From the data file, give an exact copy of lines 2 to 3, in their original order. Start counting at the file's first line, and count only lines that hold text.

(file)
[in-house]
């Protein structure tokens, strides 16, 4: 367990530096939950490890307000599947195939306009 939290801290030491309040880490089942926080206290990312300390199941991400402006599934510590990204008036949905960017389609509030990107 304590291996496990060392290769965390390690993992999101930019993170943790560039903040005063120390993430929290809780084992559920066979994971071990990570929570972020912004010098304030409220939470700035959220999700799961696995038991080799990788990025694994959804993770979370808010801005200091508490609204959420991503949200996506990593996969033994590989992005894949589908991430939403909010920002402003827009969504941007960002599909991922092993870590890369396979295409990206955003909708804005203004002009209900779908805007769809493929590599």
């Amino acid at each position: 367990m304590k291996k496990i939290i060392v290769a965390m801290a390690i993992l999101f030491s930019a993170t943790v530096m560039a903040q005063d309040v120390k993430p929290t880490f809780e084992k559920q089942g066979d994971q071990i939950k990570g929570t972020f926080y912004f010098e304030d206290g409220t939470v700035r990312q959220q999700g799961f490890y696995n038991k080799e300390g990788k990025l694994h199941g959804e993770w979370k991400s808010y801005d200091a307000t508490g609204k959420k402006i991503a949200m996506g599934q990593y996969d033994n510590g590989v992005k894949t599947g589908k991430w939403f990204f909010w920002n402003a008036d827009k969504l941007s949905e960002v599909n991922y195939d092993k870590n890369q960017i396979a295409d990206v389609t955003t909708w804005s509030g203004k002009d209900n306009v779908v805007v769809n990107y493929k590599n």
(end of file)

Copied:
């Protein structure tokens, strides 16, 4: 367990530096939950490890307000599947195939306009 939290801290030491309040880490089942926080206290990312300390199941991400402006599934510590990204008036949905960017389609509030990107 304590291996496990060392290769965390390690993992999101930019993170943790560039903040005063120390993430929290809780084992559920066979994971071990990570929570972020912004010098304030409220939470700035959220999700799961696995038991080799990788990025694994959804993770979370808010801005200091508490609204959420991503949200996506990593996969033994590989992005894949589908991430939403909010920002402003827009969504941007960002599909991922092993870590890369396979295409990206955003909708804005203004002009209900779908805007769809493929590599």
């Amino acid at each position: 367990m304590k291996k496990i939290i060392v290769a965390m801290a390690i993992l999101f030491s930019a993170t943790v530096m560039a903040q005063d309040v120390k993430p929290t880490f809780e084992k559920q089942g066979d994971q071990i939950k990570g929570t972020f926080y912004f010098e304030d206290g409220t939470v700035r990312q959220q999700g799961f490890y696995n038991k080799e300390g990788k990025l694994h199941g959804e993770w979370k991400s808010y801005d200091a307000t508490g609204k959420k402006i991503a949200m996506g599934q990593y996969d033994n510590g590989v992005k894949t599947g589908k991430w939403f990204f909010w920002n402003a008036d827009k969504l941007s949905e960002v599909n991922y195939d092993k870590n890369q960017i396979a295409d990206v389609t955003t909708w804005s509030g203004k002009d209900n306009v779908v805007v769809n990107y493929k590599n």